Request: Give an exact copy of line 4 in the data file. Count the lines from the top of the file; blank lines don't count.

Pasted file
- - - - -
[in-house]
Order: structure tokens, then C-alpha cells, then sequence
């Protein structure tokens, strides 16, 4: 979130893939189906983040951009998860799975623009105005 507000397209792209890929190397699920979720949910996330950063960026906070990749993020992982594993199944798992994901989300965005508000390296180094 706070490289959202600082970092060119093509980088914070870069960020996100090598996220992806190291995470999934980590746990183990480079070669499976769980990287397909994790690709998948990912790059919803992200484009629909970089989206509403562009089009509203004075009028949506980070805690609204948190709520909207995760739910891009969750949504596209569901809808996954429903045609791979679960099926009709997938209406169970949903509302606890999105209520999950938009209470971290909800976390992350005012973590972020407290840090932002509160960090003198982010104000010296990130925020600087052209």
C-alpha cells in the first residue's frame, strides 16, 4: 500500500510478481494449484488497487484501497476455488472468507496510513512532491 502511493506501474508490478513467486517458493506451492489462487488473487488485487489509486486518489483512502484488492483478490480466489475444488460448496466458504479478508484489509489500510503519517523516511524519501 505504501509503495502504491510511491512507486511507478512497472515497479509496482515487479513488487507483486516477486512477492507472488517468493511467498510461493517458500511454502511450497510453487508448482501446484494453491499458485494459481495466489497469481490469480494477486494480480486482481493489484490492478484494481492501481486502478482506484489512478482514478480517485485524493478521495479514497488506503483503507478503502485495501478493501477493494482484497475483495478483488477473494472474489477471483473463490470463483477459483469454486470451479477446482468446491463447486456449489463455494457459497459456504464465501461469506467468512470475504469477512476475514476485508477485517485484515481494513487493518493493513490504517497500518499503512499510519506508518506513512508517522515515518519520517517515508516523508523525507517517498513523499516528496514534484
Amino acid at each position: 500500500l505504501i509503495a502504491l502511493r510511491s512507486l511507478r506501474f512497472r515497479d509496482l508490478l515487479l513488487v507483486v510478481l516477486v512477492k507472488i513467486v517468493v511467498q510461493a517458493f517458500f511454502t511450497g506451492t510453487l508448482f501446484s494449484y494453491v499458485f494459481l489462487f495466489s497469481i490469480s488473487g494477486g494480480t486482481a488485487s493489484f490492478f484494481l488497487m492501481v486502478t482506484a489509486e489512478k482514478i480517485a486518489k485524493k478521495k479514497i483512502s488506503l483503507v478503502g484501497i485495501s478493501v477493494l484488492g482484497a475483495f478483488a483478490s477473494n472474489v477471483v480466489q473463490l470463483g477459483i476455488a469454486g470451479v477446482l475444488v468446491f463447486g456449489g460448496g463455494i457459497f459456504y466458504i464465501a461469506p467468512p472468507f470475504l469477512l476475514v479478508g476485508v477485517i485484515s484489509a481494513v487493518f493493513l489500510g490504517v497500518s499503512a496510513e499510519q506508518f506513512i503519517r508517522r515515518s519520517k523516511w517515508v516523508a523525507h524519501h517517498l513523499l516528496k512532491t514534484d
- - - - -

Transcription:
C-alpha cells in the first residue's frame, strides 16, 4: 500500500510478481494449484488497487484501497476455488472468507496510513512532491 502511493506501474508490478513467486517458493506451492489462487488473487488485487489509486486518489483512502484488492483478490480466489475444488460448496466458504479478508484489509489500510503519517523516511524519501 505504501509503495502504491510511491512507486511507478512497472515497479509496482515487479513488487507483486516477486512477492507472488517468493511467498510461493517458500511454502511450497510453487508448482501446484494453491499458485494459481495466489497469481490469480494477486494480480486482481493489484490492478484494481492501481486502478482506484489512478482514478480517485485524493478521495479514497488506503483503507478503502485495501478493501477493494482484497475483495478483488477473494472474489477471483473463490470463483477459483469454486470451479477446482468446491463447486456449489463455494457459497459456504464465501461469506467468512470475504469477512476475514476485508477485517485484515481494513487493518493493513490504517497500518499503512499510519506508518506513512508517522515515518519520517517515508516523508523525507517517498513523499516528496514534484